Consumer Law

Sell Safely and Tax-Free at Your Garage Sale

Learn how to sell unneeded items without running afoul of the law.

Yard sales can be a fun way of getting rid of your unwanted items in exchange for a little cash, while also helping other people score some great deals. Before putting your stuff out in the driveway, however, you may need to consider some legal issues first.

Do You Need a Local Permit?

Depending on where you live, you might need to get a permit before having a yard sale. Some localities require a permit only if you plan on holding several sales in a year, or if you intend to have them regularly to supplement your income. The more your activities look like a business, the more likely it is that you will need a permit. There may also be rules on how and where you post your yard sale advertisements.

Where local governments require permits, the cost is usually minimal. The cost of a fine for operating without a permit, however, may not be. You should check your local requirements to avoid any unpleasant surprises.

Are Your Items Safe?

Do you realize that federal law regulates the safety of items sold at yard sales? The Consumer Product Safety Improvement Act of 2008 (CPSIA) strengthened requirements on manufacturers and sellers of consumer products to ensure that the goods they sell are safe. Under the CPSIA, manufacturers who sell products in the United States have to conduct more testing on their products, in particular on children’s products, for hazardous chemicals such as lead. Congress passed this law in response to the 2007 recall of millions of lead-tainted toys made in China.

The law’s purpose is twofold:

  • to prevent unsafe products from entering the flow of goods, and
  • to remove unsafe products already in the marketplace.

The interesting part is that CPSIA applies not just to manufacturers and primary sellers, but also to resellers—and a garage sale merchant falls within that definition. Therefore, individuals holding yard sales are legally responsible for the products they sell under the CPSIA.

It’s unlikely that federal agents are patrolling neighborhood yard sales for items that violate the CPSIA. However, you have an obligation to check if any items you offer for sale have been subject to recall—especially if you plan to sell children’s items, such as toys, car seats, cribs, playpens, or highchairs. Lists of recalled items are available on manufacturers’ websites, or the Consumer Product Safety Commission website.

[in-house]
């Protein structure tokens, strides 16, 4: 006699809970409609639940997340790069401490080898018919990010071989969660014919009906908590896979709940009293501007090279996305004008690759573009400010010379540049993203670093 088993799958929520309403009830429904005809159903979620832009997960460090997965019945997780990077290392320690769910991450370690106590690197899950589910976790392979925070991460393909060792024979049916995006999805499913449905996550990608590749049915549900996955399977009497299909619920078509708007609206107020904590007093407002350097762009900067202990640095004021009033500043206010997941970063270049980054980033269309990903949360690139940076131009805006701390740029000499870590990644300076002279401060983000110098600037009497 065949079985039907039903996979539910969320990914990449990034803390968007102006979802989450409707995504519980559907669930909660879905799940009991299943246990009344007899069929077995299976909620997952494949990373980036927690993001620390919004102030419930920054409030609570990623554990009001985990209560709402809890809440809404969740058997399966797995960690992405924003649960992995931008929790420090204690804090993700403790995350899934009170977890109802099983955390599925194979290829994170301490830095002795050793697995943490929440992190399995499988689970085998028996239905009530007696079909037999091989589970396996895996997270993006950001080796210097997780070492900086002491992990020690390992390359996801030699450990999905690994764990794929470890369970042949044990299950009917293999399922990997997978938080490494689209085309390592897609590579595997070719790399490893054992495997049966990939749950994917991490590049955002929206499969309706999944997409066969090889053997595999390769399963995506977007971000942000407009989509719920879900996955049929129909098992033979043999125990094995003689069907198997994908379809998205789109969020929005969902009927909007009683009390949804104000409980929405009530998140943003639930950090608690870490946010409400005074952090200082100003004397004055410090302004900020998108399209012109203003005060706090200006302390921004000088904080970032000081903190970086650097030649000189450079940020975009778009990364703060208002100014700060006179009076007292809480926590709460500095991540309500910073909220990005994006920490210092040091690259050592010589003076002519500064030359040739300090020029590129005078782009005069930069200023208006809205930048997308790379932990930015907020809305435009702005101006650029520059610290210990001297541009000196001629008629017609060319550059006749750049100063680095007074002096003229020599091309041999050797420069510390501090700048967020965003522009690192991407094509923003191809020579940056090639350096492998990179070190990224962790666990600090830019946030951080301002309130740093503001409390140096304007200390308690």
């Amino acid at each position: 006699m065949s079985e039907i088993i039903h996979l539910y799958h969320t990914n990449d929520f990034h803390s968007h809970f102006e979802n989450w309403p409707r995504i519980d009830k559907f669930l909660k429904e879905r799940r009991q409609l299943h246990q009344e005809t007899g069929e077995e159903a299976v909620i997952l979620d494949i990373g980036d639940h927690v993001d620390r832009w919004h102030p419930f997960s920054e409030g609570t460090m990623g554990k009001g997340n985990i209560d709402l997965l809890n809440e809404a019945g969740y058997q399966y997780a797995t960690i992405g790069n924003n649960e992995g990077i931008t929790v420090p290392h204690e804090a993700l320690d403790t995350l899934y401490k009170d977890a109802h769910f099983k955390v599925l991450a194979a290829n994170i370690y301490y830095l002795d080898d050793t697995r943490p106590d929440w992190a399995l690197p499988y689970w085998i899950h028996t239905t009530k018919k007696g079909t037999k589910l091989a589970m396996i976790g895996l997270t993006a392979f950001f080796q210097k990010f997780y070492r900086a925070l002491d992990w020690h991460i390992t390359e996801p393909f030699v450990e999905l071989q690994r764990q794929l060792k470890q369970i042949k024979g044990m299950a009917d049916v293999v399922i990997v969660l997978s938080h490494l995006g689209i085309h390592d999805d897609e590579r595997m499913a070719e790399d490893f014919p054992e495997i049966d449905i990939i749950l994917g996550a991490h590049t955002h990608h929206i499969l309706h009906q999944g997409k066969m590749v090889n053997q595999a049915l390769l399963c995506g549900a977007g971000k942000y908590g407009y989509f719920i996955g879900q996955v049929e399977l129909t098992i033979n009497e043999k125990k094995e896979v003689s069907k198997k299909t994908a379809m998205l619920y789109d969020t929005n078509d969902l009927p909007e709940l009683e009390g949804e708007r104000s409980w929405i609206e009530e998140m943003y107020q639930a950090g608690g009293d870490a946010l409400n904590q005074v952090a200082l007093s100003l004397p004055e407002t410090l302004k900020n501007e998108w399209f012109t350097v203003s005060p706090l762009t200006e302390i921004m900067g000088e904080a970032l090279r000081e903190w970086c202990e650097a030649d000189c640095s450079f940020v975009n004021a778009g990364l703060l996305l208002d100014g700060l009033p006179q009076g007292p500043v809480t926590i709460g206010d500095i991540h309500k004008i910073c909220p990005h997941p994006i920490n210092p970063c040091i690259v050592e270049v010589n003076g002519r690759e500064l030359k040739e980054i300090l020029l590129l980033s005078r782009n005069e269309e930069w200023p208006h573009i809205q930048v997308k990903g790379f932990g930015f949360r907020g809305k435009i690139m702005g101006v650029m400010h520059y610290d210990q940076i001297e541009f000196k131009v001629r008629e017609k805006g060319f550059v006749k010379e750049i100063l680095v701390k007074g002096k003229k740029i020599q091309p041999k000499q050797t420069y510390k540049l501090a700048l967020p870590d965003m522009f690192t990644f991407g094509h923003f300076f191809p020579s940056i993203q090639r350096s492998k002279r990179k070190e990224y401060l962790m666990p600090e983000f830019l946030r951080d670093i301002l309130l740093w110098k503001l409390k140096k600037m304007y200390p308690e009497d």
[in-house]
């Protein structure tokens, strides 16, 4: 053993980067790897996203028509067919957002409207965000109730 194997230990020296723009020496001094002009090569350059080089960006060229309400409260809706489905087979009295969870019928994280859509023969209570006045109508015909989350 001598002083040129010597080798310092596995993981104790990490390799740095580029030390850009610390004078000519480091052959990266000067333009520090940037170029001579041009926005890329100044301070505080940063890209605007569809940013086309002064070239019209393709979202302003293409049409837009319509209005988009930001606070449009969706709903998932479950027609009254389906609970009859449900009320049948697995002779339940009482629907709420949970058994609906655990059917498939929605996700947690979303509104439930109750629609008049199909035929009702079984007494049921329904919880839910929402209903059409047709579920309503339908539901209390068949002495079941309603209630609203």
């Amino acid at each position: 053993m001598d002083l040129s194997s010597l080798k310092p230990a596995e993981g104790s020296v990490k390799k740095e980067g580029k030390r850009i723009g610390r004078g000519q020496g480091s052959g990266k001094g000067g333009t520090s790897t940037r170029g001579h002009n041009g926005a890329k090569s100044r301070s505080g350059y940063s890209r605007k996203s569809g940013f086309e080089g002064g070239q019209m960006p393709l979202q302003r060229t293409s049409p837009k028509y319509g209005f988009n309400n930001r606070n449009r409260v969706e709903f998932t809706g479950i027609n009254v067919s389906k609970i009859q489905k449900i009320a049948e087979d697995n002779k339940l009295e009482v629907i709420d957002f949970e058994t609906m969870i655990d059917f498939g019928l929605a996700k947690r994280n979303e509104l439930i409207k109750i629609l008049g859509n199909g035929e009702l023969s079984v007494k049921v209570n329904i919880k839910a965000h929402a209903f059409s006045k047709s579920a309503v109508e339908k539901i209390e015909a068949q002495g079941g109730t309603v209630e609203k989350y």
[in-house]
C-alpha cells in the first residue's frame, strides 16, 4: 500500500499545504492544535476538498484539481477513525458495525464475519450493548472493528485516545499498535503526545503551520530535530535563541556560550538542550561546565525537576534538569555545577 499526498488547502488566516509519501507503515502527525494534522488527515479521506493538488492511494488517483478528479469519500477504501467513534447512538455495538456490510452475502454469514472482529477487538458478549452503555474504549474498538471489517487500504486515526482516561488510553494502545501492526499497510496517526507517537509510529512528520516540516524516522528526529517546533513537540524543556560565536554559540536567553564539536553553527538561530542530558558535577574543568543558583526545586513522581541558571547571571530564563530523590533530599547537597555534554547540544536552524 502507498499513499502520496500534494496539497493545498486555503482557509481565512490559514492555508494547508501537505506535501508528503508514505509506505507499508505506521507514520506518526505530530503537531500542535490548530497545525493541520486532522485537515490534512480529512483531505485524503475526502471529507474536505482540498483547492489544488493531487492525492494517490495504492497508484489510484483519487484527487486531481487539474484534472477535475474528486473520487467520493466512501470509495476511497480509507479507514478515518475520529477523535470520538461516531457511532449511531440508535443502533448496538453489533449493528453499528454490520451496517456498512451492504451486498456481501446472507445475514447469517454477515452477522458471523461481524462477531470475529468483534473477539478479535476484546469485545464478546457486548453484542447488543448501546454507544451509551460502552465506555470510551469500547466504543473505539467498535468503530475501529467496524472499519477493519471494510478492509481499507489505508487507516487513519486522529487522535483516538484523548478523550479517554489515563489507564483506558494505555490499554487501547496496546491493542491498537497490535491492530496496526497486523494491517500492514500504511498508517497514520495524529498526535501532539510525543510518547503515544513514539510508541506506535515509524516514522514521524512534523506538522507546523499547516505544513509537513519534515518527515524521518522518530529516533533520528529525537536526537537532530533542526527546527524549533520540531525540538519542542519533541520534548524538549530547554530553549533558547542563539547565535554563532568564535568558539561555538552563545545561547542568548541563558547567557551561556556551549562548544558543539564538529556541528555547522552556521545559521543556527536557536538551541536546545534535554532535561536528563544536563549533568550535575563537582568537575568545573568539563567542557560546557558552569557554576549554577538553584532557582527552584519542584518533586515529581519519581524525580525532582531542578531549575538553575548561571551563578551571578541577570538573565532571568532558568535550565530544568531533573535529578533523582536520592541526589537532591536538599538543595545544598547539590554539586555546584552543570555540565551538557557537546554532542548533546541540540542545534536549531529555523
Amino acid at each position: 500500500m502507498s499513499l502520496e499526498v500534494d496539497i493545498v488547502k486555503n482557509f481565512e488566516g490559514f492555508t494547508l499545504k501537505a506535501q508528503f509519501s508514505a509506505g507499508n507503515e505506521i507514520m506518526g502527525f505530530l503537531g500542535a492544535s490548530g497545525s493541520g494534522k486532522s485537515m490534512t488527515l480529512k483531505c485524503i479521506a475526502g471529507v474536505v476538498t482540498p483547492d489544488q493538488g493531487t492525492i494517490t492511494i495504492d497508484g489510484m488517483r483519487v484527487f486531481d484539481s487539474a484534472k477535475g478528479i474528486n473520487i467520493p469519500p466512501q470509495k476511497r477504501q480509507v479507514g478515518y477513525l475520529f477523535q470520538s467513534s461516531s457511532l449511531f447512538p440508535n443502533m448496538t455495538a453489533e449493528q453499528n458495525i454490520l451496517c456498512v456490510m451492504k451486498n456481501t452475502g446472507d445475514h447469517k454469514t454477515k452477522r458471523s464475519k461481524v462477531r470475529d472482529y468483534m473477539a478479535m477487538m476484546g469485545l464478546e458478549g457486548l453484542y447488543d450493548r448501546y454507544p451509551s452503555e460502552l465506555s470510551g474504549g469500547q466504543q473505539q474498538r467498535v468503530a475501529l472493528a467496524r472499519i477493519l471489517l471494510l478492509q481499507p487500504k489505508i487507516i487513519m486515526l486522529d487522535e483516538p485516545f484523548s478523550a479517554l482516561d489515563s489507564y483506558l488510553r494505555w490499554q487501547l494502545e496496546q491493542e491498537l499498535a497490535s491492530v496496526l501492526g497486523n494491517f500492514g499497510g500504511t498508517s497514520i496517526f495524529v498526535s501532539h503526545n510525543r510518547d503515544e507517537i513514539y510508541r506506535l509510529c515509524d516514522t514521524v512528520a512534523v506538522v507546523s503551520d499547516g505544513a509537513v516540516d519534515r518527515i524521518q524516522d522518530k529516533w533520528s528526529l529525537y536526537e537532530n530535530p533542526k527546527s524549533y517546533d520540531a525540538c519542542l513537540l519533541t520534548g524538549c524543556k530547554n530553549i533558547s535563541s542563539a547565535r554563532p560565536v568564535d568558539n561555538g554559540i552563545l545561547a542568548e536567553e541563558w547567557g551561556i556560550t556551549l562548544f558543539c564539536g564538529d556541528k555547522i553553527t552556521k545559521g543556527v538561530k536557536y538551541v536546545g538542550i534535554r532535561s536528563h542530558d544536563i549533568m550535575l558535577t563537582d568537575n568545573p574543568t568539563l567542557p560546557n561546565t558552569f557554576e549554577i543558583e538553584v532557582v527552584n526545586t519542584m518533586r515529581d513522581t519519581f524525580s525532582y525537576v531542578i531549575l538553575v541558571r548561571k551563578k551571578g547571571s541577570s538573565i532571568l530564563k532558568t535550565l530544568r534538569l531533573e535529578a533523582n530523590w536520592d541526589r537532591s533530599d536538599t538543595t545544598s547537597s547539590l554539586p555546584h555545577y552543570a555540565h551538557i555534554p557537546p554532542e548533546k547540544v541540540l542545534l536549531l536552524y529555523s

If you find out you have a recalled item, do not sell it or give it away. Instead, explore returning it to the manufacturer for a refund. Even if you can’t, you wouldn’t be a good neighbor if you passed on a problem item to an unsuspecting customer.

(For more information, see Consumer Law Product Recall FAQ.)

Will You Need to Pay Taxes on the Profits?

As a general rule, the Internal Revenue Service might treat any money you obtain from any source as income. However, unless you plan on holding yard sales regularly or as a business, the amount you earn will likely be so small that the IRS won’t require you to pay taxes on it.

Additionally, the IRS assumes that you're selling household items you bought and used for personal use—as well as selling them for less than what you paid. Once you deduct the original cost of an item from the amount you received at the sale, the number left over is almost always negative. If there’s no profit, there’s nothing to tax.

Many states don’t require you to collect sales taxes on items sold at a yard sale, particularly if you don’t have more than a certain number of sales per year. Check with your state taxing authority before proceeding.

(You’ll find more information about tax obligations on the Lawyers.com Taxation topic page.)

Tips for a Successful Sale

Here are a few ideas that might help facilitate a smooth sale.

  • Talk with your neighbors before holding your sale to address potential problems with noise and parking. You may also get some customers.
  • If you post a notice about your sale on Craiglist or other online bulletin boards, refresh the notice on the morning of your sale. Some bargain hunters are early birds.
  • Make sure you have cash on hand to make change.
  • Stock up on supplies, such as tape and pens for marking prices, and extra bags customers can use to carry their items.
  • Offering coffee is a nice touch.
  • Organize your items by type so customers can easily see what you have.

Questions for Your Attorney

  • Does my local government require a yard sale permit?
  • Do I have to collect sales taxes?
  • Will I have to report the money I make to the IRS?

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